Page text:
Times of Trouble

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Times of Trouble

by Victoria Rollison


Wrapped in her huge fur coat, face hidden below the soft hood, she marched angrily along the street. She hadn't realised it was freezing until she got outside, but she was too proud to go back. Slamming the door was her final word in their latest argument.

Ever since the text message arrived, she had tried to get him to talk about it, to come up with a plan to make this problem go away. How could he be too arrogant to admit they were in trouble? He didn't want to be told he should have listened to her in the first place. So they just ended up yelling at each other. When he said everything was fine she wanted to believe him, and probably could have if there wasn’t so much fear in his eyes.

As she strode through Battersea Park, her phone rang again. He’d been calling every couple of minutes since she left, and was no doubt getting angrier and angrier when she didn’t answer. It was one of their worst arguments. He totally freaked out when she said money wasn't everything, and she wanted to stop working. When she screamed that she planned to leave London, he looked like he was going to throw something at her. It wasn't just the text message, or the heat of battle, prompting these threats. This damp, cold city wasn't exciting anymore. Her life used to feel sophisticated and special. But lately it just felt lonely.

She crossed back over Albert Bridge, turned away from the wind, and rubbed her nose to warm it. She could picture him pacing the apartment, shoulders hunched, phone pressed against his ear, cursing her for not answering. He hated it when he lost control of her, when she wasn't doing what she was told. She would stay with Katie tonight, give him time to calm down and start thinking about how he might fix things.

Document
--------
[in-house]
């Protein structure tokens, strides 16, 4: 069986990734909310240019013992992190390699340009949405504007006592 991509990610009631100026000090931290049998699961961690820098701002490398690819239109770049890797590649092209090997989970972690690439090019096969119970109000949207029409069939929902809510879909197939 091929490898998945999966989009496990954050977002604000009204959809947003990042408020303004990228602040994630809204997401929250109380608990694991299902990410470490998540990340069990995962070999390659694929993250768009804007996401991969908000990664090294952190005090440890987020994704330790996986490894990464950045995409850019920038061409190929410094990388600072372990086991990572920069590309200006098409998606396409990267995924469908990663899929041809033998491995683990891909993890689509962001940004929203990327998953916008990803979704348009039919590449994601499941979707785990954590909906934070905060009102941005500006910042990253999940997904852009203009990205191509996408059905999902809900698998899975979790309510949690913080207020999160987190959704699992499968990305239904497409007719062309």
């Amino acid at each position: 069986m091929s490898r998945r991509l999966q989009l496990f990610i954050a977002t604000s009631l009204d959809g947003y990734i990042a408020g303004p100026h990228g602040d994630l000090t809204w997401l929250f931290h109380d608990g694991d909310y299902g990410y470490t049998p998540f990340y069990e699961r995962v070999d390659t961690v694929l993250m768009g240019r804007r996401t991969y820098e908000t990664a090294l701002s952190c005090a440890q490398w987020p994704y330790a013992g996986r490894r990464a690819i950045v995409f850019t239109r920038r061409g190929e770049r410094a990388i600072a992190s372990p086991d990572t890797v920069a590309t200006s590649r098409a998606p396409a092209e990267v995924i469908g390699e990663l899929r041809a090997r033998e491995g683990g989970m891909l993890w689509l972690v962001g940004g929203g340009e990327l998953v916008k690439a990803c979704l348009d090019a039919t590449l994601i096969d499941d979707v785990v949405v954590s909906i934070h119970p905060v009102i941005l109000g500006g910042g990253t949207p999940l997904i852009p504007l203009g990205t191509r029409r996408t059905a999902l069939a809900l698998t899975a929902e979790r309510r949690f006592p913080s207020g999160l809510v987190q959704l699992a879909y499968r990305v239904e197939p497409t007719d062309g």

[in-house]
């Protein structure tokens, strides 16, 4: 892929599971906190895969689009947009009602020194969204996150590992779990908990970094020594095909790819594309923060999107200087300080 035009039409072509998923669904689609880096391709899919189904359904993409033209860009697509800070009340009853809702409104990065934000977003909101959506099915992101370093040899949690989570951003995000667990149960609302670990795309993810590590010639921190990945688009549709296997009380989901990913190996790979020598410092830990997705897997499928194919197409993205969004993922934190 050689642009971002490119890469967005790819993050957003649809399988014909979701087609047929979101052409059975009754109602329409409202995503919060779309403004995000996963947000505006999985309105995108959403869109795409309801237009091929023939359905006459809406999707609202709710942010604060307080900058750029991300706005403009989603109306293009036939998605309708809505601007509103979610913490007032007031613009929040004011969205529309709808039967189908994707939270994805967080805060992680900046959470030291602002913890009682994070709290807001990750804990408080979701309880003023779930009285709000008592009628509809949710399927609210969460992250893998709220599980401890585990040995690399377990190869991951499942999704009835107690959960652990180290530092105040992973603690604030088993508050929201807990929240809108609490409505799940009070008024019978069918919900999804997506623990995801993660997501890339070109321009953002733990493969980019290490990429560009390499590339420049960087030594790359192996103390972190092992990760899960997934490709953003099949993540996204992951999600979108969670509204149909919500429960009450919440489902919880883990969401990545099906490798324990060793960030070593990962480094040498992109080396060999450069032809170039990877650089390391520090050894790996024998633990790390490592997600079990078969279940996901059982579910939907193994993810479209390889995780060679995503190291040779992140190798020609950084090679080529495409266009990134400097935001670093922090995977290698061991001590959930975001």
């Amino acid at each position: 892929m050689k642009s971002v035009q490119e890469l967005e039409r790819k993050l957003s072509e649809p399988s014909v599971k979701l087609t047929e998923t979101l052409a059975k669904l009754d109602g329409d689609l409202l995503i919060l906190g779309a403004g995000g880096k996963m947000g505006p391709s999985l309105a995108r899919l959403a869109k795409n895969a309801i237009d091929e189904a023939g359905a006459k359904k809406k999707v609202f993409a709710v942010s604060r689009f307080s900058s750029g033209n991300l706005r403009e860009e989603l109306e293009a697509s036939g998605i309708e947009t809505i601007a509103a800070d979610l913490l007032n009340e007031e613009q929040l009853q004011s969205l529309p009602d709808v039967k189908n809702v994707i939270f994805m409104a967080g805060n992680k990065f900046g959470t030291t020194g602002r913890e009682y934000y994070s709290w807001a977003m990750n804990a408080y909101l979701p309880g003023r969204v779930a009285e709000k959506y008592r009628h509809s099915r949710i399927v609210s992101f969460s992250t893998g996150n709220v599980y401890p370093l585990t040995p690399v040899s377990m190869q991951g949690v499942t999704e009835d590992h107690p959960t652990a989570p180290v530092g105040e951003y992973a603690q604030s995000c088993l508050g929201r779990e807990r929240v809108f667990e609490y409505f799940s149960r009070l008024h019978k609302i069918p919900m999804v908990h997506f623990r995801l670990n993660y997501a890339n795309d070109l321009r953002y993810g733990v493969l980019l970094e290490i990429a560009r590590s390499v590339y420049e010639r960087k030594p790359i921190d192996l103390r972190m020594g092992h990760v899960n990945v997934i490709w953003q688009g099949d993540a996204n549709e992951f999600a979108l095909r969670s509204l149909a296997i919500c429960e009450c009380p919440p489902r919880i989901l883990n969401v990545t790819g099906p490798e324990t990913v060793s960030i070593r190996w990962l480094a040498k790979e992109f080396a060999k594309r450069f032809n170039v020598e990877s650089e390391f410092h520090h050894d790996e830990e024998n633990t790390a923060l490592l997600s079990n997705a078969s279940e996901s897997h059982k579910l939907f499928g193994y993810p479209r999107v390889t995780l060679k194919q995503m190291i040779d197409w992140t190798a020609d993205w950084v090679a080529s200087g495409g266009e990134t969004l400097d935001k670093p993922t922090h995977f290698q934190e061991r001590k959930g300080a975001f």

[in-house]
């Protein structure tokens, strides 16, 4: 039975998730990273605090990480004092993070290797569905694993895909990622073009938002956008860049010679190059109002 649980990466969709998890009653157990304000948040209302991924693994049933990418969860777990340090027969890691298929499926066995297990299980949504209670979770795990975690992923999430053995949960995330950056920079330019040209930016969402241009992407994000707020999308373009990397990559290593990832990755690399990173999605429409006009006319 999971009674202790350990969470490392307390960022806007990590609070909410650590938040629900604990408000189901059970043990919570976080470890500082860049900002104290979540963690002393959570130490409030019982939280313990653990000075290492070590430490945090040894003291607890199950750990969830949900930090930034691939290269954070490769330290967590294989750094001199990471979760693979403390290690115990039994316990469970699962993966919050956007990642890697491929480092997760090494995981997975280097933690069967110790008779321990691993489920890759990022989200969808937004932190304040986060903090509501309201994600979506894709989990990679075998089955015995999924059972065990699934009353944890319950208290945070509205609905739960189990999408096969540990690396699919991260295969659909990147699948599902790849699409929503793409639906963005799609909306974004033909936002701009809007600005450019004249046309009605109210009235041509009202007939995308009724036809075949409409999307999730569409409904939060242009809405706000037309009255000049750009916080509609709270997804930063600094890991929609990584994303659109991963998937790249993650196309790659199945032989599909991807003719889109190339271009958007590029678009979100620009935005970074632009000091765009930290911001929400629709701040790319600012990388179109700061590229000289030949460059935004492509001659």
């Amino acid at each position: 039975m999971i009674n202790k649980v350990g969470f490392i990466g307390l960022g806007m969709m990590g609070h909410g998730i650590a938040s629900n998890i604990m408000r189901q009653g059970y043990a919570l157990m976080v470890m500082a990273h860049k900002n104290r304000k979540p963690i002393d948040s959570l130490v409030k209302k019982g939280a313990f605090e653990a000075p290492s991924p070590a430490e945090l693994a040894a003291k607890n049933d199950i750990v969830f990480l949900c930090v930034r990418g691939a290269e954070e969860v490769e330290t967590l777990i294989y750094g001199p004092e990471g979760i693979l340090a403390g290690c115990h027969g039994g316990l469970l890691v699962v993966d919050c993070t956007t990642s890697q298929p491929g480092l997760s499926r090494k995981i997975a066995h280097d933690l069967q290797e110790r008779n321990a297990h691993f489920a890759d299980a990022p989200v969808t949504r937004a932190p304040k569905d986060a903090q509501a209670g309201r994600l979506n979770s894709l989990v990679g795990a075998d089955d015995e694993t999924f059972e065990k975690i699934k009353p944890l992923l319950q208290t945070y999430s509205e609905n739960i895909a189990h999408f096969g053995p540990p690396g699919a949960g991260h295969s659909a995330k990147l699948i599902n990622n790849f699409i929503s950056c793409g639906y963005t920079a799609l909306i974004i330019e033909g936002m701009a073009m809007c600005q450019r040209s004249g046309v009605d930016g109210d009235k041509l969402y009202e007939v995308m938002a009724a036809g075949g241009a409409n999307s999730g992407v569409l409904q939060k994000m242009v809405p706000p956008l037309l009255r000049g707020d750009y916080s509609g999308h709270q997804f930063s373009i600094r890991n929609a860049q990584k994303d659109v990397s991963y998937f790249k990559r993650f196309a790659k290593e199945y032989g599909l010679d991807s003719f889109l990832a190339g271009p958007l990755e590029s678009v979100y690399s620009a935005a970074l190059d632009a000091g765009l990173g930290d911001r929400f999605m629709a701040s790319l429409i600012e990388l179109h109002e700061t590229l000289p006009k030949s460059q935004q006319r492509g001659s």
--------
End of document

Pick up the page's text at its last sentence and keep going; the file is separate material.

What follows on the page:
As she glanced at her phone, he rang again. This time she answered, and said abruptly: 'I'm not coming back tonight Danny...'

'Where are you? Just come home babe.'

'No, I'm tired of this. I'm so stressed out and...' Her outburst was interrupted by the sound of the intercom bleep in their apartment.

'Did you forget your key?'

'No, I told you, I'm not coming back tonight.'

Through the phone, she could hear the speaker next to the door crackle, and could just make out a male voice saying: ‘I’ve got a delivery for the penthouse’, and louder, her boyfriend replying, ‘Ok, I’ll buzz you up’. Then he was back on the line.

‘There's a delivery. Are you expecting anything?’

He sounded tired and tense. Maybe she should go home, and try to make up. She heard his footsteps cross the foyer, and the clunk of the deadlock clicking open. Then there were two sounds in quick succession. The first was the crack of a gunshot, deafening through the phone. The second was the clatter of his mobile hitting the floor. Her heart seemed to turn in her chest, and her hand trembled, as she heard two voices echoing in the apartment.

‘Where is she? ...Check the bedroom... She isn’t here.’

She could hear them stamping on the polished floorboards. Finally the door slammed, and then there was an eerie silence. She screamed into the phone for a few seconds, but he didn’t reply.

She stood momentarily frozen to the spot. Was there any chance he was still alive? She couldn’t risk going back to check. She focused on her phone, ready to call an ambulance. But she didn’t want anyone to know who she was. She didn’t want people asking questions. She threw the phone away from her as hard as she could. It ricocheted off the bridge railing and splashed into the water, hardly noticeable in the vast Thames murk. Then she turned, and staggered towards a phone box. Barely able to control her panic, she dialled 999, and gave the operator the apartment’s address. There was nothing more she could do for him. She had her purse, and the clothes she was wearing. She had to run. First she would warn Katie. Then she would disappear.

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